Once the structure was in place over the carriageway and the post-tensioning bars in Diagonal 11 were released cracks started to occur around Diagonal 11, the Deck and Diaphragm II. Retrospective OSHA calculations estimated that joint was 22% over utilised at this time, I.e. the applied loading was 22% higher than the calculated capacity. This over-utilisation was evident on site by the large structural cracks that were growing by the day.
To remedy the situation the design Engineer instructed that Diagonal 11 be re-tensioned. This additional compressive load in the diagonal increased the aggregate interlock across the construction joint, however it also increased the shear applied across the section at a greater rate. This re-tensioning led to the joint being over-utilised by 45%, making the situation much worse rather than better. During the re-tensioning of Diagonal 11 the structure failed, the interface between Diagonal 11 and the Deck, which had already partially failed, failed completely and transferred load from the diagonal to deck region into the diaphragm, which then failed in punching shear and led to the total collapse of the structure.
The key structural elements are detailed in the photos below, along with sections of the Deck and Diaphragm II showing the region of shear and punching shear failure. It was noted in the OSHA report that a number of vertical and horizontal drainage pipes passed through the area of punching shear failure (as shown below), these would have acted to weaken this region further.
Both the NTSB extract and OSHA report detail a number of project and engineering failures that led to the collapse of the structure, a few key points are summarised below:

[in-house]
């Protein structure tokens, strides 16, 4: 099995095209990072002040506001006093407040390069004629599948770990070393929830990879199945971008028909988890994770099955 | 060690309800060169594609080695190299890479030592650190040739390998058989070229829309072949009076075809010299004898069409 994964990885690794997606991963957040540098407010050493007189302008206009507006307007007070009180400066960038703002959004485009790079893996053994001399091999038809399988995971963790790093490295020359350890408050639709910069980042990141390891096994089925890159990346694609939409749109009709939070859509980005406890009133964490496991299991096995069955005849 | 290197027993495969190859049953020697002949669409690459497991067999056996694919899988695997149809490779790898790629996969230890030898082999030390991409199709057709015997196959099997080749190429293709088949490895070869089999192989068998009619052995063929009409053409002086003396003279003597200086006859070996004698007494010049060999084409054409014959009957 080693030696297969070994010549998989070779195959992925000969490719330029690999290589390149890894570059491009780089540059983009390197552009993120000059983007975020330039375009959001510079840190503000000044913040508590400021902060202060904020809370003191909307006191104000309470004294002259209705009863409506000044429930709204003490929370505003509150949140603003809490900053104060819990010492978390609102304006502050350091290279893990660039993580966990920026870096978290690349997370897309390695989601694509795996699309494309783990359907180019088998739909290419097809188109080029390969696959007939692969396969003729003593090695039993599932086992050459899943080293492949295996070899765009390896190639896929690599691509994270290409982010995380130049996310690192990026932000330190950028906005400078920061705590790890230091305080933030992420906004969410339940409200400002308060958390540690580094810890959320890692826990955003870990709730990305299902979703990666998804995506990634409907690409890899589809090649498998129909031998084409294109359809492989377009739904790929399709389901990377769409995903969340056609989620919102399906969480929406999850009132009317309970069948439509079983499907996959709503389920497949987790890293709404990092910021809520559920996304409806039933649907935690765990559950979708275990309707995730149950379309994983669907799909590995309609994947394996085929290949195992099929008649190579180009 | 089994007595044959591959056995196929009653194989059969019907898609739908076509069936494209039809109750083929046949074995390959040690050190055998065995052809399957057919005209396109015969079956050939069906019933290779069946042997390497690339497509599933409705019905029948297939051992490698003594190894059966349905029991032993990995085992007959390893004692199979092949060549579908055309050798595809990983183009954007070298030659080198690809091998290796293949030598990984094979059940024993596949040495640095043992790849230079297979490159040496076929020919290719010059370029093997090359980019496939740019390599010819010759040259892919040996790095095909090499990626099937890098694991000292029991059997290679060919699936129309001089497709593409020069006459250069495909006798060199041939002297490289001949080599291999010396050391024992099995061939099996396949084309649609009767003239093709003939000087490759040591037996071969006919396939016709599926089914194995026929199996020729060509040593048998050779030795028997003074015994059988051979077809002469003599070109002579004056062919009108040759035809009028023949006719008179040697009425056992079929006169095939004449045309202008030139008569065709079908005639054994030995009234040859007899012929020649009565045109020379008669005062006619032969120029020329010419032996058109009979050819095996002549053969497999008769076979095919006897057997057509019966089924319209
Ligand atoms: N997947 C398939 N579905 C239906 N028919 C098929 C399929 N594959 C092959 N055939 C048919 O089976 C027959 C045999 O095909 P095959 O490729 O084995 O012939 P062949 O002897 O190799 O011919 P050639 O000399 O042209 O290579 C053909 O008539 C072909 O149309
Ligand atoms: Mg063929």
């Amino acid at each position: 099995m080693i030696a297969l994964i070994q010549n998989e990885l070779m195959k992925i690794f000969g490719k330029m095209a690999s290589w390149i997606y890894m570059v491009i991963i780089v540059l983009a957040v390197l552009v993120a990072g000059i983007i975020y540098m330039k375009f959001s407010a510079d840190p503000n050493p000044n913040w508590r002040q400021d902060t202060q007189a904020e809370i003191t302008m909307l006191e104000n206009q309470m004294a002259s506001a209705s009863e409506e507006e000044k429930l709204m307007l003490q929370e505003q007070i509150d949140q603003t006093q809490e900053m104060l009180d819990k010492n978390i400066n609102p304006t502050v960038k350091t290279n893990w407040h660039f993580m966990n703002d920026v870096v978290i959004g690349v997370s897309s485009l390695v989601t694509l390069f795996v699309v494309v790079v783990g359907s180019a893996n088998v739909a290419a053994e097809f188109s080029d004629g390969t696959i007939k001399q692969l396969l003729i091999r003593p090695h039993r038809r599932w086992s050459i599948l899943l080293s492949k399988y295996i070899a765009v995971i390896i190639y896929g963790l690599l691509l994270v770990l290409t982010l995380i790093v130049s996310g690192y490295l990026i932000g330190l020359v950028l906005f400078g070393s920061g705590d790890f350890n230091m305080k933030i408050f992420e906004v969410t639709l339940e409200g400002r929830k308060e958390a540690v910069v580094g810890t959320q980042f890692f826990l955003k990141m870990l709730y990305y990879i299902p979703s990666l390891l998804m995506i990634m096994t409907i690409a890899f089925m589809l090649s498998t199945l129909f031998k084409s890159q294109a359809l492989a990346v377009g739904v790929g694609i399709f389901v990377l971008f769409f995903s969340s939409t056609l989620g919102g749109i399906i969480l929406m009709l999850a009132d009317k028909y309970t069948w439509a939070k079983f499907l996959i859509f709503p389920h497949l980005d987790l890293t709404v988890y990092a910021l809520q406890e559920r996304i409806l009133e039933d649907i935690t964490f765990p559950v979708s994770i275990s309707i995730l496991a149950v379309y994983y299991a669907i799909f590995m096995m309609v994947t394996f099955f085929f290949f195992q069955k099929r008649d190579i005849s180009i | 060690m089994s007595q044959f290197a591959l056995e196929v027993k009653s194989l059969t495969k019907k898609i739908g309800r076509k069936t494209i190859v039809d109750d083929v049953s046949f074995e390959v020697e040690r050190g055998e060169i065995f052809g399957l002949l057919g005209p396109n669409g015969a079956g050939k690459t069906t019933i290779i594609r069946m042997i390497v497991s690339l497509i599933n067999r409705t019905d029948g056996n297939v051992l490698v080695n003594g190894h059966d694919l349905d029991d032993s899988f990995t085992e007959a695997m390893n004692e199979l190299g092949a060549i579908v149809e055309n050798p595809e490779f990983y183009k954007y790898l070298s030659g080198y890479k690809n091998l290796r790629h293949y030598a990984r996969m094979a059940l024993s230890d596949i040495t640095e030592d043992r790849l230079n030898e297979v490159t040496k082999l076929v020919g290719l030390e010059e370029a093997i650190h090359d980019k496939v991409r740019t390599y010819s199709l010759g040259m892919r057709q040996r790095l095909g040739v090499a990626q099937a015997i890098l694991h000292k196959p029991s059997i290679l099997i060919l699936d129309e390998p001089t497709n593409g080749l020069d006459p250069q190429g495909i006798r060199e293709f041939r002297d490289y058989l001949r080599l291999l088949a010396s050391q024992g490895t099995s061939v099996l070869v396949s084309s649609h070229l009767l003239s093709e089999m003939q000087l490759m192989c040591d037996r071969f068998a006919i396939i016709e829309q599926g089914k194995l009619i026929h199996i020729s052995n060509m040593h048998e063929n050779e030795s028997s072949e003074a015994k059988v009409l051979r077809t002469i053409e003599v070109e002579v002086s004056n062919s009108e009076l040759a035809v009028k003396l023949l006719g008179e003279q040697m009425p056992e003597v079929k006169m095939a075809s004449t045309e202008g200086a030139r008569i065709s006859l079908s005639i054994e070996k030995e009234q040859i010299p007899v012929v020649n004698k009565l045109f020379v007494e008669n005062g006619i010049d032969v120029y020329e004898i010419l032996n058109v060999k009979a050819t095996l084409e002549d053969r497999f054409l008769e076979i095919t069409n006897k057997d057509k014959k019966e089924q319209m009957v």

- Lack of understanding of the behaviour of a complex structure and whether it had redundancy.
- The design team did not understand the correct loads to use when calculating aggregate interlock and overestimated the shear capacity of the node. They also failed to specify the surface should be roughened on site, to match the calculation assumptions.
- The independent reviewer only checked the capacity of the main elements, not the capacities of the nodes or the individual construction stages.
- The independent reviewer stated that inadequate funds were provided for a full check.
- The seriousness of the cracking was not recognised by the designers, with the design engineers stating numerous times that the cracks were not a concern.
- Lack of ownership and responsibility taken by other member of the project team, including contractor, client and the independant Construction Engineer and Inspector.
- The carriageway below the structure was not closed during the re-tensioning of the Diagonal 11, this would have prevent the deaths that occurred to road users below the bridge.
One aspect of this project that stuck out immediately for me, but that was not really mentioned by either the NTSB or OSHA, but that I feel should have been highlighted was the unusual and arguably unnecessarily complicate outline design. It was decided that the structure should be made to look like a cable stayed structure, but not be a cable stayed structure, this led to the need for fake piers, fake steel tubes and the odd truss deck arrangement, with diagonals of varying angles. Secondly, if an irregular truss structure is required, why choose concrete, a material that is great in compression but needs significant reinforcement or post/pre-tensioning in tension? Adopting a more standard cable stayed steel structure would have been more conventional and would have removed a number of the challenges of this scheme. For me the adoption of a needlessly odd structural form, with ill-suited materials should also have been considered as a root-cause. I sadly suspect the only reason this structural form, that led to unnecessary risk and contributed to loss of life, was adopted purely for reasons of aesthetics.